After being issued the challenge to put forth a budget, the Republicans answered… with a 19 page document that contained no actual numbers. (You can see it for yourself here.) Glenn Thrush from Politico reports that even the release was subject to some bickering as the party members split between actually creating a budget with numbers versus putting *something* out there to win the news cycle. Sadly, a budget is longer than a news cycle. This budget is something we have to live with long after the cameras turn off.
Now, I will admit that, at the Center for American Progress (a noted progressive site), I scored in the ‘liberal democrat’ range on their Interactive Quiz. (Although, it is hard to take a website quiz where you rate issues 1 through 10 as gospel, but that’s another story.) But I’m not a partisan hack. If there is a house on fire, I’m not going to argue about where the water comes from. I want to see all the solutions brought to the table. And this just disappoints in a way that makes me very, very sad.
I used to think I was a Republican in Exile, someone who was driven away by the social conservatives who hold views that I find disagreeable. (The pro-life, pro-death penalty stance makes my head hurt.) The conservatism of my youth (small government, fiscal responsibility) has been replaced by the pragmatism of the absolute cluster fuck of a mess we are in. And if the Democrats and liberals of this country are offering the better solutions, I’m willing to go along with them. For those who think this is a compromise of my values, it might be. But I live in the real world which demands solutions for the moment. And a 19 page critique of the President’s budget without hard numbers is not a solution as much as it is a partisan talking points memo. Like Cuba Gooding Jr. in Jerry Macquire, show me the money.
Maybe I should feel sorry for them. It’s not easy to be a Republican these days. They really do need some time in the wilderness. Or we need more political parties. Or less yelling at the far right and the far left and people like myself feeling like a kid passing notes between feuding parents.
I need a drink.
(Via Andrew Sullivan)
“Douglas Will Veto Marriage Equality
The Vermont governor will veto the marriage equality bill passed overwhelmingly by the state Senate. The margin in the House is also very high, as Douglas conceded:
“I’m sure that legislative leaders would not have advanced this bill if they did not have the votes to override a veto. I will accept the outcome of their vote either way.”
So why Douglas veto? His purported answer is unserious:
“The urgency of our state’s economic and budgetary challenges demands the full focus of every member and every committee of this Legislature.”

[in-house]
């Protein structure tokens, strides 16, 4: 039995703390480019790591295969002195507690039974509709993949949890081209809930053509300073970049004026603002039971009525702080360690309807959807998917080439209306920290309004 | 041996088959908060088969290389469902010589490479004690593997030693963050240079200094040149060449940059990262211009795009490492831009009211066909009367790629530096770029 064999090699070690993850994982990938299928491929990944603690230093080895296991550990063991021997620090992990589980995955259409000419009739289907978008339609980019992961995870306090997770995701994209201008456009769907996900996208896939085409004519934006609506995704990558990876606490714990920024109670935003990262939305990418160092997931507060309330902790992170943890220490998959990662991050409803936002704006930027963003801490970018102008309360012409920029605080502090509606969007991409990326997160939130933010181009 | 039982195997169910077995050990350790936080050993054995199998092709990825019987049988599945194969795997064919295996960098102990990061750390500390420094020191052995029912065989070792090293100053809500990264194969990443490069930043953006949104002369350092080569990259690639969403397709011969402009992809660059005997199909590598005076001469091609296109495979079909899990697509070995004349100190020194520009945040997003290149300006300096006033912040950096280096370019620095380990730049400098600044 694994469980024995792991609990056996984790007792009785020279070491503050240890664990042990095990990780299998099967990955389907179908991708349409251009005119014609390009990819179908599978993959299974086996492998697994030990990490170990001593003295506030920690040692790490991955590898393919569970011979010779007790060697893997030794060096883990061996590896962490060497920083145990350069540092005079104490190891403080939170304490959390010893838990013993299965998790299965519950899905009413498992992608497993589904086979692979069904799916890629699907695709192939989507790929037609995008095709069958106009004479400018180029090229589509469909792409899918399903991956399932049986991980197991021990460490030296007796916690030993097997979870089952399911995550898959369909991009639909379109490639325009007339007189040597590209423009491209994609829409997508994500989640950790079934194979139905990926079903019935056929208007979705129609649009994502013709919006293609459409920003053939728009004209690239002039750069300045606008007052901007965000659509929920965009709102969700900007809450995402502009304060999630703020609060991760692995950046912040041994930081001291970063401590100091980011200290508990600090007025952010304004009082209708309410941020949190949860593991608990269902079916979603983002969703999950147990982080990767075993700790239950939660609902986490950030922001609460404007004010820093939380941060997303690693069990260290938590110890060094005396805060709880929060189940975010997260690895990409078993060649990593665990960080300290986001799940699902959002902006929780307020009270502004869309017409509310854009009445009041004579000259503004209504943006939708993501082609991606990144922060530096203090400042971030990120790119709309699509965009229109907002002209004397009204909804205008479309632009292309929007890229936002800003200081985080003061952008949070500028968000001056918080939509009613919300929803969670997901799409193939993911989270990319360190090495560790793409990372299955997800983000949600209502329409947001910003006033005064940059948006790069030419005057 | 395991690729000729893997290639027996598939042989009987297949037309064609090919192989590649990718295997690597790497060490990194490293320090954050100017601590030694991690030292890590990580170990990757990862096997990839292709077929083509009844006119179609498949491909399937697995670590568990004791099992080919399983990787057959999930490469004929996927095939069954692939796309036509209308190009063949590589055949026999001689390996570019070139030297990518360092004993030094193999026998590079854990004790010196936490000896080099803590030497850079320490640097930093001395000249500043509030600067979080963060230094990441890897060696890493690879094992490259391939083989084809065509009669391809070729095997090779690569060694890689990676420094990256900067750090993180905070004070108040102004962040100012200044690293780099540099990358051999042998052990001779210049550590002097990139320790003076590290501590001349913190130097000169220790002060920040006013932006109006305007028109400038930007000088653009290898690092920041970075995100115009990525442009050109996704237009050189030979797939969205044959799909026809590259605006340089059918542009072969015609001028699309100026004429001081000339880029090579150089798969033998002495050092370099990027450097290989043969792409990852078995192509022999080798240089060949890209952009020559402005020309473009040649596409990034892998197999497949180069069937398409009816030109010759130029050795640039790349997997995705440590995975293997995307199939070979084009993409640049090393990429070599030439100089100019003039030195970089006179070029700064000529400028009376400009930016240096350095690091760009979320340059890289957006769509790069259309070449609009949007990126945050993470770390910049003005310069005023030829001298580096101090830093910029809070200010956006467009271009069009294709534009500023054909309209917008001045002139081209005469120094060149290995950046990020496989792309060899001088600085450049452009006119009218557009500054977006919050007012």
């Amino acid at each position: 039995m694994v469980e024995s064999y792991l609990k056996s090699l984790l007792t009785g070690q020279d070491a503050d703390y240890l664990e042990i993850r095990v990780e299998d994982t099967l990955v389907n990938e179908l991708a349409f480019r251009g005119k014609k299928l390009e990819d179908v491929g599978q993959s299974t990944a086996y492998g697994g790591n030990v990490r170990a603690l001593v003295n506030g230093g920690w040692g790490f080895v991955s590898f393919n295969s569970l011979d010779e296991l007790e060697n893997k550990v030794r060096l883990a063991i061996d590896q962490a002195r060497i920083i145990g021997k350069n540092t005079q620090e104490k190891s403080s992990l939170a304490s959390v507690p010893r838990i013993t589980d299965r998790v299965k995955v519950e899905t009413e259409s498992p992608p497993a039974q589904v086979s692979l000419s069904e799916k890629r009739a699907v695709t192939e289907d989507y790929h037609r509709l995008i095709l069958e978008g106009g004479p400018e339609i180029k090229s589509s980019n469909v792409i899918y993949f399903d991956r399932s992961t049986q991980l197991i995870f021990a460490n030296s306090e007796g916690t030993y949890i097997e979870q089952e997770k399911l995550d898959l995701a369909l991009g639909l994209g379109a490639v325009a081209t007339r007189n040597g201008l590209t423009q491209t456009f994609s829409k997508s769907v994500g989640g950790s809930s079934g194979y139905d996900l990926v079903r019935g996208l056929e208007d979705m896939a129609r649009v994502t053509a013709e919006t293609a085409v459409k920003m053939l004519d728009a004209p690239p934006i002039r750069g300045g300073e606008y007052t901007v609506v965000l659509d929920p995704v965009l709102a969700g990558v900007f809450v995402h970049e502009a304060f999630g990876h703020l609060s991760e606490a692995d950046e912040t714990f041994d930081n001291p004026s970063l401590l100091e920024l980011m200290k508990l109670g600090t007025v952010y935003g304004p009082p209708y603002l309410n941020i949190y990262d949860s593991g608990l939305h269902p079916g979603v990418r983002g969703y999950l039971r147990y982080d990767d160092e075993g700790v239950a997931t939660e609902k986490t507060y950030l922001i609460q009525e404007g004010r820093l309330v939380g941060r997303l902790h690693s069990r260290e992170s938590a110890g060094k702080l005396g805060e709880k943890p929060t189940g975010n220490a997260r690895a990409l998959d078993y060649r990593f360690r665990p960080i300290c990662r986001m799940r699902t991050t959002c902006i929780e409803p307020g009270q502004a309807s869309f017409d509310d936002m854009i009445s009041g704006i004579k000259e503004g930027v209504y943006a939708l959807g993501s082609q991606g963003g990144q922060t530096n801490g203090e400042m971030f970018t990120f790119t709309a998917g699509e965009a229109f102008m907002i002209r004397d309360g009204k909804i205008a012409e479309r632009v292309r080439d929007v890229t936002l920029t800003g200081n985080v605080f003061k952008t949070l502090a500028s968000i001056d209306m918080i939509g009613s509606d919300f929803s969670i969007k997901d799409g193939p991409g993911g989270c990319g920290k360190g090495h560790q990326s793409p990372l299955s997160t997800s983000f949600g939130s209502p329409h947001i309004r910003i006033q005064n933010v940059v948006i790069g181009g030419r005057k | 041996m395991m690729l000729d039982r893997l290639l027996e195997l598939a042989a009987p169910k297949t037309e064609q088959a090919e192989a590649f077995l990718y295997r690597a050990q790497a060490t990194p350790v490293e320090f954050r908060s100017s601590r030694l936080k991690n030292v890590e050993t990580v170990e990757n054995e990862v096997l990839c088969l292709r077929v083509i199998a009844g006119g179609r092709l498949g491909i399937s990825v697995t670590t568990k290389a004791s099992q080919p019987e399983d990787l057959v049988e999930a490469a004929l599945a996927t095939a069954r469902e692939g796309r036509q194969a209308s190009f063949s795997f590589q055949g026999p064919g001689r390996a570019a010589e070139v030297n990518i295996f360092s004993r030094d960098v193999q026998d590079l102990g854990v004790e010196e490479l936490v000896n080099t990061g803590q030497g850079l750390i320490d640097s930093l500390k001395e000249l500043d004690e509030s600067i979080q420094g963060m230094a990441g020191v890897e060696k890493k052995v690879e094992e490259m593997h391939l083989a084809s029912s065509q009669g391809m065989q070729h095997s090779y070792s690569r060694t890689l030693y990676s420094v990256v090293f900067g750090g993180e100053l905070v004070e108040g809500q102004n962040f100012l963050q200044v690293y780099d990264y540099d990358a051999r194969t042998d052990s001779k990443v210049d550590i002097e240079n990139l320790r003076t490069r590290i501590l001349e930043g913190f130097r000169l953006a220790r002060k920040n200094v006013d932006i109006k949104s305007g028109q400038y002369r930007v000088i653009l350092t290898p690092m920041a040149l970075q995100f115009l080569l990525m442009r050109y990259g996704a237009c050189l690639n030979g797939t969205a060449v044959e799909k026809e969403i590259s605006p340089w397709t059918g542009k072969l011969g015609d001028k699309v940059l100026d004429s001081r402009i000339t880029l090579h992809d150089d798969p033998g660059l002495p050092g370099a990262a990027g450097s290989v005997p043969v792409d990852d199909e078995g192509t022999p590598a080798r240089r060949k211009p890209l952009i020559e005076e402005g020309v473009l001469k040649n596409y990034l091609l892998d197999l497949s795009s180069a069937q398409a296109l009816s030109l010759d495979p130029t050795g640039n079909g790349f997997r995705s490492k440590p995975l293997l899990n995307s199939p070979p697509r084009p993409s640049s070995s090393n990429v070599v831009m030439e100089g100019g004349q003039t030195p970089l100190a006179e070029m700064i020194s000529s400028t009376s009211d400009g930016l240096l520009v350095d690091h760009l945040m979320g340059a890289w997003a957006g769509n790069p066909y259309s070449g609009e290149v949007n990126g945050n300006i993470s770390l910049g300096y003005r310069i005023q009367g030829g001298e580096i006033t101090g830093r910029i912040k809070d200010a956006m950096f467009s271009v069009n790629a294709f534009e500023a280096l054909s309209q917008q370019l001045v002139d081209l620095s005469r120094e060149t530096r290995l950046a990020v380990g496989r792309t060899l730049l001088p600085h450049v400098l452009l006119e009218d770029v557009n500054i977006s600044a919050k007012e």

He can’t sign a bill and focus on the economy as well? Here’s hoping the legislature hangs tough and a third state legalizes marriage equality. Next up: Iowa. Then back to California, where the legislature already voted for the measure, only to be stopped by a funamentalist-funded initiative.”
Yeah, this “we have to concentrate on the economy and nothing else” mindset is just plain baseless. The best way to describe it would be like this: no one pays to see someone who only juggles one object at a time.
Today, the Vermont senate voted to allow same sex marriage. It still has a step to go as Governor Jim Douglas has indicated that he prefers the civil unions that Vermont currently supports. I’m not sure if this means he’s going to sign it since it passed by an overwhelming majority nor does it appear that the legislature would move to override any veto. As noted in the article, this would be the first state to recognize same sex marriage without the prompting of the state judicial system actually reading some of the discrimination laws the legislature passed.
This headlight reminded me of an article in Time I read a couple of days ago about getting the government out of the marriage business. I can’t possibly agree more with this position. As the single most controversial connection with the religions of this country, it is past due for the government to drop its interest in something so intertwined in spiritual and political semantics.
The basic goal would be reduce it down to the benefits that couples (gay or straight) seek to provide their partners. Leave the word “marriage” to the churchs, synagogues, and mosques; it is a word whose definition is loaded with spirituality. If a church wishes to perform a marriage, fine; if not, fine as well. It is not the domain of government to dictate the rite of marriage in the church, nor should the church dictate who can become a legally bound couple outside of it.
Although, I will confess, the taking of the word “marriage” from the legal document would hurt. I was married in a church, so the spiritual aspect is there for me. But to have the marriage license seemingly boiled down to a civil union boilerplate document (which it really is already if you think about it and how many have been issued) feels a bit off.
But, then again, sometimes doing the right thing can feel a bit off.